Linguists call this the “semantic range” of a word. The semantic range of the English word “corner” is covered by at least three French words: “angle”, “coin”, and “corner” (the last borrowed from English for soccer). We don’t notice the semantic range of a word when we speak our own language. It just seems natural to us. But when we start dealing with other languages, especially those from cultures quite different from our own, semantic range gets more noticeable, at least if you know what to look for and want to communicate clearly.

Here’s little illustration of how the word in other language which mean “medicine” also has meanings not covered by the word “medicine” in English.

Range of meanings

Semantic range is one of the things a Bible translator must study, especially for key theological words such as “repent”. For such words, it is important to understand both the semantic range of the original word and the semantic range of words or phrases in the target language that might be used to translate it.

Lest you think that African languages are strange, look up the noun “run” in an English dictionary and consider its quite extraordinary semantic range.

Universal humor

It appears to be universal that people turn problems into humor, especially when the problems come from their government, or from an important institution.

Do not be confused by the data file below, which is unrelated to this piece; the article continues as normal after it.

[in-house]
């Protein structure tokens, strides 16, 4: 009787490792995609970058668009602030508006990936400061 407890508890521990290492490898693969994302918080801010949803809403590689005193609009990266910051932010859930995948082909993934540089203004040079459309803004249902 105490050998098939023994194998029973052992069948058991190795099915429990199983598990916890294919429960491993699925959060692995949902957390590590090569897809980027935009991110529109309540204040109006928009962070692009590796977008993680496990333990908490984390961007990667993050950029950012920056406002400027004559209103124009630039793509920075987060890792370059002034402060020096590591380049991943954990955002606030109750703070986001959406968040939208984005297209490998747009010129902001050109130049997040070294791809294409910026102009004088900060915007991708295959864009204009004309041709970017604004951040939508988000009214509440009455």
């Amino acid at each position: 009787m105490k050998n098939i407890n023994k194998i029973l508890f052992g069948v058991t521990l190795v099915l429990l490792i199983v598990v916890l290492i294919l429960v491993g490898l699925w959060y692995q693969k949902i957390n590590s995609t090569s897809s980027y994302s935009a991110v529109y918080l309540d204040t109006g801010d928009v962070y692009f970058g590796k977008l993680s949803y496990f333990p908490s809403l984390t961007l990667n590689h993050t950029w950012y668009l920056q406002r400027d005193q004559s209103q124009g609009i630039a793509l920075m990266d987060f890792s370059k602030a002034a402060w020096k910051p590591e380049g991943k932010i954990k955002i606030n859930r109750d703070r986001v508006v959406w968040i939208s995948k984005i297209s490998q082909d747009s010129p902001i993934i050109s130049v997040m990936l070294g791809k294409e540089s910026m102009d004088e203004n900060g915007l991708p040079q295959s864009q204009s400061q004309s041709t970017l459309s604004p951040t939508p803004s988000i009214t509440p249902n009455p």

When we first moved to Kenya, the country was having rolling electrical blackouts because there was insufficient capacity to generate the amount of electricity needed. Reduced water flow behind a hydroelectric dam was the culprit. In a few months, they had put in place an alternative and the rolling blackouts stopped. During the last few months we have gone through something similar here in Ghana. The culprit this time was a dysfunctional gas pipeline. An alternative is in place that meets most of the shortfall, and more generation capacity will come online later this year. In both cases, local people developed a humorous way to deal with the inconvenience.

In Kenya, the electricity was supply by the Kenya Power and Lighting Company – KPLC. But Kenyan’s started saying that KPLC really stood for Kenya, Please Light the Candles!

Here in Ghana, we have the Electric Company of Ghana – ECG. But some now say that stands for Either Candles or Generators.

I have been told that in Nigeria, instead of saying Nigeria Electric Power Authority for their company,  NEPA, some say Never Expect Power Always.

My favorite, however, came in church when we were having blackouts in Kenya. The pastor asked the congregation what Kenyans used for light before they had candles. No one knew. So the pastor told them ­ they had electricity.

It is not just electrical outages that prompt humor. I have been told several humorous stories by Nigerians which deal with their high rate of deaths from road accidents. Humor is a powerful tool for dealing with stress. Where I have lived in Africa, it shows people’s resilience in the face of problems outside their control.

Apparently, this has been going on for a long time – at least since the writer of Proverbs penned these words:

Sorrow may hide
behind laughter
(Proverbs 14:13 CEV)